2021 Class Day Speaker Jia Tolentino: An Interview

Jia Tolentino will present the GSD's 2021 Class Day Address. Photo by Elena Mudd.
Jia Tolentino will present the GSD’s 2021 Class Day Address. Photo by Elena Mudd.

Jia Tolentino is a staff writer at the New Yorker and the author of the bestselling essay collection Trick Mirror, which has been translated into eleven languages. She was the recipient of a Whiting Award, a MacDowell Fellowship, and the 2020 Jeannette Haien Ballard Writer’s Prize. She graduated from the University of Virginia, received her MFA in fiction from the University of Michigan, and lives in New York.

Tolentino will present Harvard GSD’s annual Class Day Address during the School’s 2021 Commencement Exercises. Ahead of her address, Tolentino spoke with Harvard GSD’s Travis Dagenais about her writing, her pandemic experiences, and a cherished piece of personal art.

Let’s start with something I think a lot of people will want to learn more about: is that an original Ecce Homo in the backdrop of your headshot?

It absolutely is—thank you so much for noticing. I painted it several years ago while consuming three glasses of merlot on “free paint night” at a place in my neighborhood in Brooklyn called Wine and Design, which really sadly was a casualty of the pandemic. I’m not joking at all when I say that Ecce Homo speaks to me on a profound spiritual level—it is a reminder of the absurdity and transience of all human effort—and it was the ideal choice of subject for free paint night, because if I messed it up I would only honor its powerful energy even more.

Trick Mirror, like much of your writing, suggests clarity and conclusion amid chaos and conflict, though you write in the introduction that you are not always the “calm person who shows up on paper.” For you, what goes on in the space/s between thinking and writing?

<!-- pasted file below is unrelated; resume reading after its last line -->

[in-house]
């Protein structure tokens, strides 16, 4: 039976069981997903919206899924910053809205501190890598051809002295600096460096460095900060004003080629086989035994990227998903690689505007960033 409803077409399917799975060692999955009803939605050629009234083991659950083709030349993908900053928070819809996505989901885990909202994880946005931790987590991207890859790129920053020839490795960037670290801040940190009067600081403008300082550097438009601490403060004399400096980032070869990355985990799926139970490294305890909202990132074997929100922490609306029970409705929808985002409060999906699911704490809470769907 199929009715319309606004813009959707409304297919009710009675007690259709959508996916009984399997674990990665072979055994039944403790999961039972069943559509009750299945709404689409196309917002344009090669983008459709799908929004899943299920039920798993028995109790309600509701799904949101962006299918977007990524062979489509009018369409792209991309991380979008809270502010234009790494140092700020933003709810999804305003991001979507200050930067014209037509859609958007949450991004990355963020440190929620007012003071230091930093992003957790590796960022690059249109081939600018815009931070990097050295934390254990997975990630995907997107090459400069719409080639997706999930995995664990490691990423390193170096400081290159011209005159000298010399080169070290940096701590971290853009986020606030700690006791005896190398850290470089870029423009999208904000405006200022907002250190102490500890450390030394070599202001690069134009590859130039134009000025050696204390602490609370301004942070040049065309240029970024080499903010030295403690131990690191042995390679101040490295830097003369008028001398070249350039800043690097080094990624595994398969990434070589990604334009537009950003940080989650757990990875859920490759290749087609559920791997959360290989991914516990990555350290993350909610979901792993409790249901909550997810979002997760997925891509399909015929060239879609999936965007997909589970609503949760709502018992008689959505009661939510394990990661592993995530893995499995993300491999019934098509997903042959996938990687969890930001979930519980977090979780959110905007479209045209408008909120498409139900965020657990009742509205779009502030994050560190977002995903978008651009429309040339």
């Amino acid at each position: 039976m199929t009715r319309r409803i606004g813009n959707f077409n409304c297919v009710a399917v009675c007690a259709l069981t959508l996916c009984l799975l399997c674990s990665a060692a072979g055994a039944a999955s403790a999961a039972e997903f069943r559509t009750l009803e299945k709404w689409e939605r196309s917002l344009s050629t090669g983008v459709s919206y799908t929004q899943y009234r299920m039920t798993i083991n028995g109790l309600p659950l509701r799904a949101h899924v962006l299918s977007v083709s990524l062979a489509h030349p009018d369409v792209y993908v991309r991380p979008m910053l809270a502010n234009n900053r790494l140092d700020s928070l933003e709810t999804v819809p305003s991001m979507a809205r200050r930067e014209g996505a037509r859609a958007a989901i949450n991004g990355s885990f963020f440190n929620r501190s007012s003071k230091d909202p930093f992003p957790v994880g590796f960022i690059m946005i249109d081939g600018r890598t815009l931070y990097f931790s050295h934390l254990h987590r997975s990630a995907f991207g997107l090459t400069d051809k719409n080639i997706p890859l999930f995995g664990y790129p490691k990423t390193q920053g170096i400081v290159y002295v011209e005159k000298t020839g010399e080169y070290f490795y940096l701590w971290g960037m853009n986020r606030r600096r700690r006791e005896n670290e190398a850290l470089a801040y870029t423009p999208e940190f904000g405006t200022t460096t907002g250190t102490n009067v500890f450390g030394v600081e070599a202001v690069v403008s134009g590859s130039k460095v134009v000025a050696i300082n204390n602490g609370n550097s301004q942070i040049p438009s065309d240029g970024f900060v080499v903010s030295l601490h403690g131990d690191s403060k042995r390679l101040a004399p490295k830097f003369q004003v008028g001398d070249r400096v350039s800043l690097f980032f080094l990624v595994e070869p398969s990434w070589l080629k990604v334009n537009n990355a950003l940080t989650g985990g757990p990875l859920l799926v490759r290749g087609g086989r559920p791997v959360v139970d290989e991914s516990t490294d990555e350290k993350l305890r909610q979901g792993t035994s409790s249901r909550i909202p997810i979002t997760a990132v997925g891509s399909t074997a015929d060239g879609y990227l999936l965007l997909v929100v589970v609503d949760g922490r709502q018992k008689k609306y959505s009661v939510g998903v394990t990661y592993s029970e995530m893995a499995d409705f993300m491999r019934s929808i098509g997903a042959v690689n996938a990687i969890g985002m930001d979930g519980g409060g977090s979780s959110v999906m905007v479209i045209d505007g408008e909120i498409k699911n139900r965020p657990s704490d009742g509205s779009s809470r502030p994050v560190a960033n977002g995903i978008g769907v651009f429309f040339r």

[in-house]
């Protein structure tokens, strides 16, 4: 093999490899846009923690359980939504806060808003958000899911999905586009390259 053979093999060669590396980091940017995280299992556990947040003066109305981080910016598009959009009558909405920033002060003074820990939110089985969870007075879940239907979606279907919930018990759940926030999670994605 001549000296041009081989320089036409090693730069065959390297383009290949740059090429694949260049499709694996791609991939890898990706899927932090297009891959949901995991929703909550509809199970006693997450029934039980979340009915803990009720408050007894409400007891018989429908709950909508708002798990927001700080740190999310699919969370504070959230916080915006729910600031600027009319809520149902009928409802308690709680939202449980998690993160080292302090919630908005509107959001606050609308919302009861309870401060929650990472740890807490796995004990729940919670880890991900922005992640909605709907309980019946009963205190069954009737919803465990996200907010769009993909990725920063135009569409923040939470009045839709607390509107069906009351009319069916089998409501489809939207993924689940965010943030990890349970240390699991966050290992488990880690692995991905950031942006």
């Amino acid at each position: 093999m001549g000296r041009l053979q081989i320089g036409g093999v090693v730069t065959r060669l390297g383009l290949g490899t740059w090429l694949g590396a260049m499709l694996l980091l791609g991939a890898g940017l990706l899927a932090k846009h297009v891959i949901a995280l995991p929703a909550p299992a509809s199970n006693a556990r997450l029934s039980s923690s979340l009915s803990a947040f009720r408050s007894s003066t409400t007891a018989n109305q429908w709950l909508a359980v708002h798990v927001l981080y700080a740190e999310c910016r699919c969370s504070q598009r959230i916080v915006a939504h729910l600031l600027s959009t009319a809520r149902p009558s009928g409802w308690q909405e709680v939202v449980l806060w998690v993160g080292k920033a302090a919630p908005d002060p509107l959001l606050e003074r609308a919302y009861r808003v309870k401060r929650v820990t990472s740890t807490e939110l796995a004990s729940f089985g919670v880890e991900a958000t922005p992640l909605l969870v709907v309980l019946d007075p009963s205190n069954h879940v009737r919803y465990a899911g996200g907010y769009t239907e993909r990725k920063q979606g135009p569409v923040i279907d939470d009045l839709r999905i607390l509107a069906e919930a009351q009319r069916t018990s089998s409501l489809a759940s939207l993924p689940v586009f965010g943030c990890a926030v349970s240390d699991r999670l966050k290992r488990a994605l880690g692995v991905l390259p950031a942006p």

For me, there is almost no space between thinking and writing, because I essentially can’t engage with my own thoughts outside a written form. My head is either empty or full of opaque gaseous substances. I can hardly even perceive properly without writing; I keep a notebook that’s mostly about the sky and the trees and the weather, because this is the best way to get myself to actually see the natural world. Outside writing, I have instincts, I feel conflict and trouble and dread and gravitation, but otherwise I have absolutely nothing—the only sense-making I am capable of always occurs in words.

You’ve observed that the pandemic has, among other things, altered your sense of the “possible rate of change.” That’s impressive, because I can barely remember what day it is. What sorts of events or phenomena have you seen accelerate, and what has slowed down?

In March of 2020, we shifted overnight to a way of life we’d thought of as unthinkable a week prior, and remained in that way of life for more than a year. Abolition and Universal Basic Income entered the Overton window, as did a near-unanimous acknowledgment that at least one specific form of healthcare, in COVID treatment, should be public and free. We stopped traveling, stopped using carbon in ways that many of us had thought of as completely essential. Not that I ever want to spend another year in one chair staring at my computer, but I have been galvanized by the reminder that we are capable of so much more than is typically expected of us, and that we are capable of reconstructing the way we live on other terms.

In an article in Elle—back in 2019—you were described as “extremely online.” How far did “extremely” expand last year?